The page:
Partner Richard Sybert, along with senior counsel Maha Sarah and Sean Flaherty, obtained a dismissal with prejudice of an action in Hawaii state court in Honolulu against their client, a famous international jeweler. The plaintiff, a company that auctions used jewelry to the public, accused the client of defamation, negligent misrepresentation, and unfair competition based on claims that the client had denied an altered watch was “authentic” when the purchaser at auction brought it in for verification. The client examined the watch and truthfully informed the watch owner, an Iraqi war veteran on leave, that the client had never made such a watch dial and that the watch was missing a second hand. The client made no other statements regarding the watch or Plaintiff.
After learning this information, the watch owner demanded a refund from Plaintiff. And when Plaintiff refused to provide the refund, the purchaser disrupted one of Plaintiff's auctions at a local hotel, which then led the hotel to bar the Plaintiff from holding further auctions there. Plaintiff claimed that the disruption also caused Plaintiff to lose numerous pending and future jewelry sales.
Plaintiff alleged that the client had defamed it by stating these observations about the watch; and, further, that this alleged defamation was intended to unlawfully impede Plaintiff's ability to compete with the client in the jewelry market. Meanwhile, until these events, the client had no idea Plaintiff even existed.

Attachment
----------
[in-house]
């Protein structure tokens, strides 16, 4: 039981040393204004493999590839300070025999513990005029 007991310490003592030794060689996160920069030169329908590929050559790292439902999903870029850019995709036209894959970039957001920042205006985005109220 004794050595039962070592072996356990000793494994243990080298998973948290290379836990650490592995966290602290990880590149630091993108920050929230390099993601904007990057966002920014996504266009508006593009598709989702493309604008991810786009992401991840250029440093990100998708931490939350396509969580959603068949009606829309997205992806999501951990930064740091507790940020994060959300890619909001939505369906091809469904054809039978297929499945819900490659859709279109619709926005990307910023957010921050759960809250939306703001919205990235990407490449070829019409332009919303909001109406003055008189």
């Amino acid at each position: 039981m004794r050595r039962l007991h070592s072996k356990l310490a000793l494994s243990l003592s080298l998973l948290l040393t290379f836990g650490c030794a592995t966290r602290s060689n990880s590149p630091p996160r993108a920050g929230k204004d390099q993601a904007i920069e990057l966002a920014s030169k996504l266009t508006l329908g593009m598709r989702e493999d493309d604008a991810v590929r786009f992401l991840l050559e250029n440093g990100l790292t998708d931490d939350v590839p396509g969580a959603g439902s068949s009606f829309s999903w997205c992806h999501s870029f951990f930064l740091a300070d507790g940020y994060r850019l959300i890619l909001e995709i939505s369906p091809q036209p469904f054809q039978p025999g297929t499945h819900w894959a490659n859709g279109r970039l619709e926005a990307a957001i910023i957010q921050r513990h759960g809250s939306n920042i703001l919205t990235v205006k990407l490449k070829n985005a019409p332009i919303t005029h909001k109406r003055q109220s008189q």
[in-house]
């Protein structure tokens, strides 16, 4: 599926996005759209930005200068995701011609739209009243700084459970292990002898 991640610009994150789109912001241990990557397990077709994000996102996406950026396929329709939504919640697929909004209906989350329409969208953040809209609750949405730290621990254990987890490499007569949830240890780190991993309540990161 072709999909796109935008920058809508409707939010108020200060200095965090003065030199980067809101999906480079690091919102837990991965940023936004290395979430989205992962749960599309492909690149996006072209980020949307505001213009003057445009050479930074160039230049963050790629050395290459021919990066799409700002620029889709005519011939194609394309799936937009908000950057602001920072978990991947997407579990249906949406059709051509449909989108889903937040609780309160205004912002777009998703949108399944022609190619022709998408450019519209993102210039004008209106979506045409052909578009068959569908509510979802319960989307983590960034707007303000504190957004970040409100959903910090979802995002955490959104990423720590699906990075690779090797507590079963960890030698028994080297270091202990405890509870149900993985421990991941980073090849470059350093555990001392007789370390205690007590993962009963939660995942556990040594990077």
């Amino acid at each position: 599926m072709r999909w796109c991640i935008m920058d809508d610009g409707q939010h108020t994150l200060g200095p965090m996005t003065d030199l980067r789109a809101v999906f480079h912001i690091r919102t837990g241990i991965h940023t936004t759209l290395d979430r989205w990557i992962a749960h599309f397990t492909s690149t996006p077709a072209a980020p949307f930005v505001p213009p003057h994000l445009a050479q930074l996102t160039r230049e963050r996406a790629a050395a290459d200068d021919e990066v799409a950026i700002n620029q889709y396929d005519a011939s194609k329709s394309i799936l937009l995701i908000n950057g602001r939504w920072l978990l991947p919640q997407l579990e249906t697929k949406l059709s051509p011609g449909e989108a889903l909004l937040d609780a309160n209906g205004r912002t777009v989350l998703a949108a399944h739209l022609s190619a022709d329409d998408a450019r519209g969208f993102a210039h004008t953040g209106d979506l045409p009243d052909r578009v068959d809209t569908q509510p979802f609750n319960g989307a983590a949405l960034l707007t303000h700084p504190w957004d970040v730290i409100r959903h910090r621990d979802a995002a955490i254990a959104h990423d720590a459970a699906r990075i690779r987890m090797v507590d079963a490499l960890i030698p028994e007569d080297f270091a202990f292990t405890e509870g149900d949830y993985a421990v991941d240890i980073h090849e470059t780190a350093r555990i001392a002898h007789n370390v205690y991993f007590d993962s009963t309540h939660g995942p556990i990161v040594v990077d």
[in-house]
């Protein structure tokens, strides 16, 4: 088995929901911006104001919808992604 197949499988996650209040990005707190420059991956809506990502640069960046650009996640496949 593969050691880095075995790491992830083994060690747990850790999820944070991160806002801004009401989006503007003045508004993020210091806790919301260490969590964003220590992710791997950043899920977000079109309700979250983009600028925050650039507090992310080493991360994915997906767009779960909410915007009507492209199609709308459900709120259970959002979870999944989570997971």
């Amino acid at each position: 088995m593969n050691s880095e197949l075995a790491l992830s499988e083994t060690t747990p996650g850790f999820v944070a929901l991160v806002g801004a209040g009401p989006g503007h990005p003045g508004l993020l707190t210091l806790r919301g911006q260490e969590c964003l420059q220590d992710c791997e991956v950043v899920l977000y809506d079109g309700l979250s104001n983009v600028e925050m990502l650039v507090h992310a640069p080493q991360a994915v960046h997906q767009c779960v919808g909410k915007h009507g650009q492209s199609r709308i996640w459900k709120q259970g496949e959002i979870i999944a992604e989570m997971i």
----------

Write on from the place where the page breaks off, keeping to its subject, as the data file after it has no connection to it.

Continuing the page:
Following discovery, we brought a motion to dismiss all claims made against our client, for failure to state sufficient facts. We argued that, as to the defamation claim: (1) any statements made by the client were truthful and therefore a complete defense to defamation; (2) Plaintiff did not, and could not, allege that the client's statements caused any harm to Plaintiff because the client only provided information regarding a watch - not regarding the Plaintiff. As to the negligent misrepresentation claim, we successfully argued a lack of justifiable reliance on any alleged statements, since the client owed no duty to the Plaintiff. Finally, as to the unfair competition claim, we argued that our client was not in the used jewelry business, and therefore there was no competition in the first place.